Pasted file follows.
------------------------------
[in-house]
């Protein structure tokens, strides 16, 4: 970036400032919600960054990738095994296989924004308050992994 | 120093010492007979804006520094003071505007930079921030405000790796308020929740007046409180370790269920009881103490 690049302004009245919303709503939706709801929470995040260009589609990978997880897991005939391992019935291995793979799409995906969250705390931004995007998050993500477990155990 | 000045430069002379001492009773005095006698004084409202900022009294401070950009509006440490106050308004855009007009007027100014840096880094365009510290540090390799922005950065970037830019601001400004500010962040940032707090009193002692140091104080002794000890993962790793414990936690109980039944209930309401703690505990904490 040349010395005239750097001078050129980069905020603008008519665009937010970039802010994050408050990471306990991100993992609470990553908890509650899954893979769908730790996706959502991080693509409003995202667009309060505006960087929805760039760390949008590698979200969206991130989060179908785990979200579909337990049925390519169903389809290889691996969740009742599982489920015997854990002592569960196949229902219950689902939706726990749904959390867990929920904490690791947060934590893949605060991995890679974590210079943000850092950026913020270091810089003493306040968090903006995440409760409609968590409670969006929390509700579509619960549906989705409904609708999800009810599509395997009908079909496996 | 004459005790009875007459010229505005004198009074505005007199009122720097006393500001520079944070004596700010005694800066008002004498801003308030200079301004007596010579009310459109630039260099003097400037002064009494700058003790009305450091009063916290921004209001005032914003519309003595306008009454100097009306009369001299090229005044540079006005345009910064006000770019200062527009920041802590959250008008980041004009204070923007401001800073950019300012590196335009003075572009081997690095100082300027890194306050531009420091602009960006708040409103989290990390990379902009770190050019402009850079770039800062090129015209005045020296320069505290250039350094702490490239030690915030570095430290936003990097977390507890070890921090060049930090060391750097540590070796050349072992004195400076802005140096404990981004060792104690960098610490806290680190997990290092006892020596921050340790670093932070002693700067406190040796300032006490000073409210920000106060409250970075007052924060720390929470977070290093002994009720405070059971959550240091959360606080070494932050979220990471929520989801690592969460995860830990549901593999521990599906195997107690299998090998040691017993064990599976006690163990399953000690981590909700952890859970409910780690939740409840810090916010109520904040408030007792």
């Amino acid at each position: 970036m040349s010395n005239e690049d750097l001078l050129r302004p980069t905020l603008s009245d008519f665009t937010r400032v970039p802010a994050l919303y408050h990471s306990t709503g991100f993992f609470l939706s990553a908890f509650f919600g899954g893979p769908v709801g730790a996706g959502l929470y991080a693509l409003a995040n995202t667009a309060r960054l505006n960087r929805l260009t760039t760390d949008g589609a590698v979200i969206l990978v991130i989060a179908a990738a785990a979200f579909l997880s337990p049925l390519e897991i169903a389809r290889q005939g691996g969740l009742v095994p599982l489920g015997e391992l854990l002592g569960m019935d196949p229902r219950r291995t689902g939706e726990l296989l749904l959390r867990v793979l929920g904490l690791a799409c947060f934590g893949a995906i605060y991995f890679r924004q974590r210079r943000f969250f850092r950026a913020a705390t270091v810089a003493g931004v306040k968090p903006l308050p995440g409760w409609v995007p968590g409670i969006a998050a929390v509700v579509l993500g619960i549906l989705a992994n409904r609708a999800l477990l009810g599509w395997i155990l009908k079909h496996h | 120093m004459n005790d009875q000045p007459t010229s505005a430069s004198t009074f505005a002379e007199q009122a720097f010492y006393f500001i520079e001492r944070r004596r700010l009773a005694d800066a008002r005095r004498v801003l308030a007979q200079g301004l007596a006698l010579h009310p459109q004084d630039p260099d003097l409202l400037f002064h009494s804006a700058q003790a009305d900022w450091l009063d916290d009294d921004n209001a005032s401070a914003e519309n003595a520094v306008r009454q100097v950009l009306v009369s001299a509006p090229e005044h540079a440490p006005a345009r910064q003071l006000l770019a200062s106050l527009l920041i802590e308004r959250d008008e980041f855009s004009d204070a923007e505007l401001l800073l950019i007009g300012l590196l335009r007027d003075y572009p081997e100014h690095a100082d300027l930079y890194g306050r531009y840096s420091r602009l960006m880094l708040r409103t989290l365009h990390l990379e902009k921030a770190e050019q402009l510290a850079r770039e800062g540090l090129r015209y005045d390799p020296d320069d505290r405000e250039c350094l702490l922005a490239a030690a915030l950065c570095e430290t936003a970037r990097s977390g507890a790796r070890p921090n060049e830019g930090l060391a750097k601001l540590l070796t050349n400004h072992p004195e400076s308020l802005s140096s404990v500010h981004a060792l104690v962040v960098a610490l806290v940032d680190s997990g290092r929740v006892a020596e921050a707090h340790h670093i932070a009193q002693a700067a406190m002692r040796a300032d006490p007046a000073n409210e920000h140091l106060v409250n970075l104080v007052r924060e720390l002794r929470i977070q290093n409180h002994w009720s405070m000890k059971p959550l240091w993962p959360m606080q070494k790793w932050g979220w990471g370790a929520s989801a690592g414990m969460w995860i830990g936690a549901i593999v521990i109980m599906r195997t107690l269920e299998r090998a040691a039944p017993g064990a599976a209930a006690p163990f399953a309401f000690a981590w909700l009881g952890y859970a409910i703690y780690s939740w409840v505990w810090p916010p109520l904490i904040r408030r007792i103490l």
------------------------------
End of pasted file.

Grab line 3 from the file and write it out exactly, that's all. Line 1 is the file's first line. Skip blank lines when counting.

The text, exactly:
């Amino acid at each position: 970036m040349s010395n005239e690049d750097l001078l050129r302004p980069t905020l603008s009245d008519f665009t937010r400032v970039p802010a994050l919303y408050h990471s306990t709503g991100f993992f609470l939706s990553a908890f509650f919600g899954g893979p769908v709801g730790a996706g959502l929470y991080a693509l409003a995040n995202t667009a309060r960054l505006n960087r929805l260009t760039t760390d949008g589609a590698v979200i969206l990978v991130i989060a179908a990738a785990a979200f579909l997880s337990p049925l390519e897991i169903a389809r290889q005939g691996g969740l009742v095994p599982l489920g015997e391992l854990l002592g569960m019935d196949p229902r219950r291995t689902g939706e726990l296989l749904l959390r867990v793979l929920g904490l690791a799409c947060f934590g893949a995906i605060y991995f890679r924004q974590r210079r943000f969250f850092r950026a913020a705390t270091v810089a003493g931004v306040k968090p903006l308050p995440g409760w409609v995007p968590g409670i969006a998050a929390v509700v579509l993500g619960i549906l989705a992994n409904r609708a999800l477990l009810g599509w395997i155990l009908k079909h496996h | 120093m004459n005790d009875q000045p007459t010229s505005a430069s004198t009074f505005a002379e007199q009122a720097f010492y006393f500001i520079e001492r944070r004596r700010l009773a005694d800066a008002r005095r004498v801003l308030a007979q200079g301004l007596a006698l010579h009310p459109q004084d630039p260099d003097l409202l400037f002064h009494s804006a700058q003790a009305d900022w450091l009063d916290d009294d921004n209001a005032s401070a914003e519309n003595a520094v306008r009454q100097v950009l009306v009369s001299a509006p090229e005044h540079a440490p006005a345009r910064q003071l006000l770019a200062s106050l527009l920041i802590e308004r959250d008008e980041f855009s004009d204070a923007e505007l401001l800073l950019i007009g300012l590196l335009r007027d003075y572009p081997e100014h690095a100082d300027l930079y890194g306050r531009y840096s420091r602009l960006m880094l708040r409103t989290l365009h990390l990379e902009k921030a770190e050019q402009l510290a850079r770039e800062g540090l090129r015209y005045d390799p020296d320069d505290r405000e250039c350094l702490l922005a490239a030690a915030l950065c570095e430290t936003a970037r990097s977390g507890a790796r070890p921090n060049e830019g930090l060391a750097k601001l540590l070796t050349n400004h072992p004195e400076s308020l802005s140096s404990v500010h981004a060792l104690v962040v960098a610490l806290v940032d680190s997990g290092r929740v006892a020596e921050a707090h340790h670093i932070a009193q002693a700067a406190m002692r040796a300032d006490p007046a000073n409210e920000h140091l106060v409250n970075l104080v007052r924060e720390l002794r929470i977070q290093n409180h002994w009720s405070m000890k059971p959550l240091w993962p959360m606080q070494k790793w932050g979220w990471g370790a929520s989801a690592g414990m969460w995860i830990g936690a549901i593999v521990i109980m599906r195997t107690l269920e299998r090998a040691a039944p017993g064990a599976a209930a006690p163990f399953a309401f000690a981590w909700l009881g952890y859970a409910i703690y780690s939740w409840v505990w810090p916010p109520l904490i904040r408030r007792i103490l």